by Denise McKinney
I’ve been thinking a lot about leadership lately. Most of it is from a ministry context, but those thoughts and reflections are spilling over into a variety of leadership situations I’ve been observing. I recently watched an episode of Undercover Boss and was reminded of the kinds of issues employees can face—inside and outside of the church.
I don’t have any research handy to back up these thoughts. But, I’d be willing to bet that these ideas strike a chord with people who wish their leader was less distant and removed from knowing and understanding their lives and their jobs. My humble thought is that even though this list is by no means complete, if I just do these five things when I lead, I will find that the people I’m supposed to lead follow not just because they have to, but because they want to.
Since there is no perfect human leader, I’ll get much more cooperation from people if I don’t pretend that I’m always right or have nothing to learn. I think that sometimes leaders come across this way because they are afraid that admitting to their liabilities weakens their influence and authority. What they don’t realize is that owning their imperfections strengthens the respect of followers and builds common ground.
Getting in the middle of the hard work reminds me how hard people work on behalf of my vision. It also gives me a reality check for ideas or practices that I’ve implemented that may not be working. Mostly, though, it builds a bridge of appreciation and camaraderie among everyone on the team.
I can think of no greater compliment or inspiration for a volunteer or employee whom I lead than to let them know I cannot accomplish a task without their expertise. Too often, leaders are afraid that others will surpass them in recognition or influence. I think our goal in leadership should be to encourage the abilities of people who can build and expand on what we started, and quite possibly do better than us someday!
My administrative assistant told me once that another administrative employee described my leadership style as something that would drive her crazy! Although it was shared lightly, I took that gentle reprimand from an outsider to heart because I knew the basis for the comment was how much work this person saw me generating for my administrative assistant. I started asking if deadlines were realistic and gave permission to be told when enough was enough.
This is probably one of the hardest things to do but one of the most important. Instead of leaving a mistake in the place of frustration and consequences, take a mistake and offer a journey of redemption. Even if permanent changes have to occur, like loss of a job or responsibility, it doesn’t help the leader or the follower if all that remains is the broken pieces of a work relationship. Leaders need to help their workers process what went wrong and support as much as possible whatever a “restart” could look like, whether continuing under the same leadership or moving on.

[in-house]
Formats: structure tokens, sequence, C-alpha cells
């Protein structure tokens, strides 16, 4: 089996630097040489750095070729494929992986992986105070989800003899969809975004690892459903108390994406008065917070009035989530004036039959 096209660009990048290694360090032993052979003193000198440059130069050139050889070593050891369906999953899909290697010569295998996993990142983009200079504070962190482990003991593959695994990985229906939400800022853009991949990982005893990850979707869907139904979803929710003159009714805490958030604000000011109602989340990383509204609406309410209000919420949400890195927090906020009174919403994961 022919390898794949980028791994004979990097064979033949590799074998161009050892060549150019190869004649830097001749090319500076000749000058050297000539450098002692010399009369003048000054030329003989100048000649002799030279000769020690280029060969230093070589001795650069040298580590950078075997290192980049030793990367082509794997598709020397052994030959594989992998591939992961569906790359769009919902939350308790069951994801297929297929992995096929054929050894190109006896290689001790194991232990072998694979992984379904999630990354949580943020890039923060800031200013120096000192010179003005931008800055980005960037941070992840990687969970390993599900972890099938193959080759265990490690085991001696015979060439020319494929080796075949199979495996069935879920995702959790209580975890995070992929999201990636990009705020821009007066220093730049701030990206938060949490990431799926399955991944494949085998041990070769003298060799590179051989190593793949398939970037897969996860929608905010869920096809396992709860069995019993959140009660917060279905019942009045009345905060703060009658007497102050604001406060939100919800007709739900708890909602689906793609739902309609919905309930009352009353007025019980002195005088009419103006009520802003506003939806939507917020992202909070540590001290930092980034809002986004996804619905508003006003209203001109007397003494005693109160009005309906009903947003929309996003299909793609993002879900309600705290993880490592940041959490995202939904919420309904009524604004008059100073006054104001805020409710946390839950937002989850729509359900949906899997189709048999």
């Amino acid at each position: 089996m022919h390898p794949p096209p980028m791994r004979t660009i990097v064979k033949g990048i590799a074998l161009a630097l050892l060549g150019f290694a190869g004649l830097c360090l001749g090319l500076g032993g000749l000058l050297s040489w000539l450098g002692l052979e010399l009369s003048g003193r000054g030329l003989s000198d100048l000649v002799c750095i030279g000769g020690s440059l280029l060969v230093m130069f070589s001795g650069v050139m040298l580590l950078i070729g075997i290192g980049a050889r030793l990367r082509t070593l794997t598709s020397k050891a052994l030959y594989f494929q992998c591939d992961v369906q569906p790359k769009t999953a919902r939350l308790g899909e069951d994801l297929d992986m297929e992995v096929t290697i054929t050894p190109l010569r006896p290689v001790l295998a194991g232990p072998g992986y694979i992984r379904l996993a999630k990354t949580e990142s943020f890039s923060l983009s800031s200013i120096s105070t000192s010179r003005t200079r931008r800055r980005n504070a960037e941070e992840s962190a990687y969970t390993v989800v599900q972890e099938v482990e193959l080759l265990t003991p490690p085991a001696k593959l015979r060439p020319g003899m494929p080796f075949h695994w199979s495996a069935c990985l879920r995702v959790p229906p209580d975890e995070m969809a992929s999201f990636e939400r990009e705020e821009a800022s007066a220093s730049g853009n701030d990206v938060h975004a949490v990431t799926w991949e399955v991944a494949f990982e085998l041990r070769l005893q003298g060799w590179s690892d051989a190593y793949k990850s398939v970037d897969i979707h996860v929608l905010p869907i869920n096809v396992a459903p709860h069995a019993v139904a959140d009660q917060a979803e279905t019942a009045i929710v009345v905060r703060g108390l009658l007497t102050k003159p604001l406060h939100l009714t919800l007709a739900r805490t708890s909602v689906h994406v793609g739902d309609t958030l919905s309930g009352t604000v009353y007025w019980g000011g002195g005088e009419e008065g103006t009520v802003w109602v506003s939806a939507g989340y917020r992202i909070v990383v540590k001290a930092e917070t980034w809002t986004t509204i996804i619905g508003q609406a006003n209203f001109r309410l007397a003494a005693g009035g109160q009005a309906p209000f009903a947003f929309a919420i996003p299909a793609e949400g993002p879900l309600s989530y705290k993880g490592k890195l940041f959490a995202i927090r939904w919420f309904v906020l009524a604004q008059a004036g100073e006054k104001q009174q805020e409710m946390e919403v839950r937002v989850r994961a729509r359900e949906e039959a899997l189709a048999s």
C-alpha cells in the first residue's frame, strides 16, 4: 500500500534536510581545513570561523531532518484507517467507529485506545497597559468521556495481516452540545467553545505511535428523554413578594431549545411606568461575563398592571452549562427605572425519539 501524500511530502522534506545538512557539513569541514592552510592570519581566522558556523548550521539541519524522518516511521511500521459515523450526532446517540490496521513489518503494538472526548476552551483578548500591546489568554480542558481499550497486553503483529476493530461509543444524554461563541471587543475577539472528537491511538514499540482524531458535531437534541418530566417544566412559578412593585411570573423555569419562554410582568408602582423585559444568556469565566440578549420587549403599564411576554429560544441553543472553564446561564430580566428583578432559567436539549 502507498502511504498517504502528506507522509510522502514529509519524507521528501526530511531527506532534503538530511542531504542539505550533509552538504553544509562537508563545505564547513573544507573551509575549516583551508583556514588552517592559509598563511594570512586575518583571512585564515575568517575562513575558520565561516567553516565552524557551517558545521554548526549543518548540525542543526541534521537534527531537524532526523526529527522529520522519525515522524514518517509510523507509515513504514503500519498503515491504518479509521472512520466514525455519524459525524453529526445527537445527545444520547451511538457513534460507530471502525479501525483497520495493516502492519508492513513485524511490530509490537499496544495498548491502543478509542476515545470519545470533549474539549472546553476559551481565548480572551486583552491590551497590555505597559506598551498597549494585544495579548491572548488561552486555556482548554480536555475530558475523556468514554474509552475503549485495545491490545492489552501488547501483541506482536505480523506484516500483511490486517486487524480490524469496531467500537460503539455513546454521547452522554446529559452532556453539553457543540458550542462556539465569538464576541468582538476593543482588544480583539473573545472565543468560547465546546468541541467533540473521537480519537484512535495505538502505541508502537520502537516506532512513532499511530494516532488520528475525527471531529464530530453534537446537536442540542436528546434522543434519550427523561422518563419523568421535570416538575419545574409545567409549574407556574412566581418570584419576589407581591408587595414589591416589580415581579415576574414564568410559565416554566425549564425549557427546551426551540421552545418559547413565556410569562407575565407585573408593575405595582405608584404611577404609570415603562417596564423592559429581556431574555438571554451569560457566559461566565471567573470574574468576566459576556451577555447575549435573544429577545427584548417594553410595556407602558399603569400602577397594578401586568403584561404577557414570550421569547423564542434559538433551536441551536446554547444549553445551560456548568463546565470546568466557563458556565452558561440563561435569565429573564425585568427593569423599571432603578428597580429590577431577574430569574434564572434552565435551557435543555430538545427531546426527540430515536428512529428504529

Denise McKinney grew up mostly in the wild western town of Casper, Wyo. where her parents lived out ministry right before her eyes as foster parents to dozens of kids during two decades. Continuing in that legacy, she’s been walking the road of faith with students and their families for about 15 years: as Director of Student Ministry at Redeemer Covenant Church in Tulsa for 13 of those years, and now as a ministry coach, writer, and communicator.
Second only to her heart for students and their families is her passion for music. Whether she is performing, leading worship songs, or directing a choir, her hope is to take people on a personal and spiritual journey with through the expression of music.
She is the author of the YS book, Mile Markers: A Path for Nurturing Adolescent Faith, a speaker for camps and retreats, and a singer/worship leader. Her favorite place on the planet is the Teton Mountains in northwest Wyoming and she considers cinnamon rolls dietary necessities for health and happiness! She lives in Tulsa, Okla. with her husband Gary, and two kiddos, Lanie and Garrison.
CYMT is excited about its newest endeavor, Theology Together. Theology Together educates both teenagers and youth workers as they engage in theological reflection, spiritual practice, vital service, and vocational discernment. The Theology Together process produces reflective action that is embedded in the fabric of youth ministry in all of its contexts. We believe strongly that youth are theologians and belong at the center of tough, life-changing dialogue around faith, relationships, and life. We place teenagers in the driver seat alongside their youth pastors and leaders, equipping each individual to think differently about youth ministry, to provoke a sense of awe and wonder: a WOW moment.
Youth theology is theology built upon the simple doctrinal principle of the priesthood of all believers, and takes that principle right down to its natural conclusion: that all believers, including youth, teens, adolescents, etc. are theologians. It is theology that values all youth as theologians. Here we will share with you how to engage with youth theology in your own ministry.
A few weeks ago, we shared the launch of Theology Together 2.0. Today, Dwight (the director of Theology Together) will be sharing with us one experience […]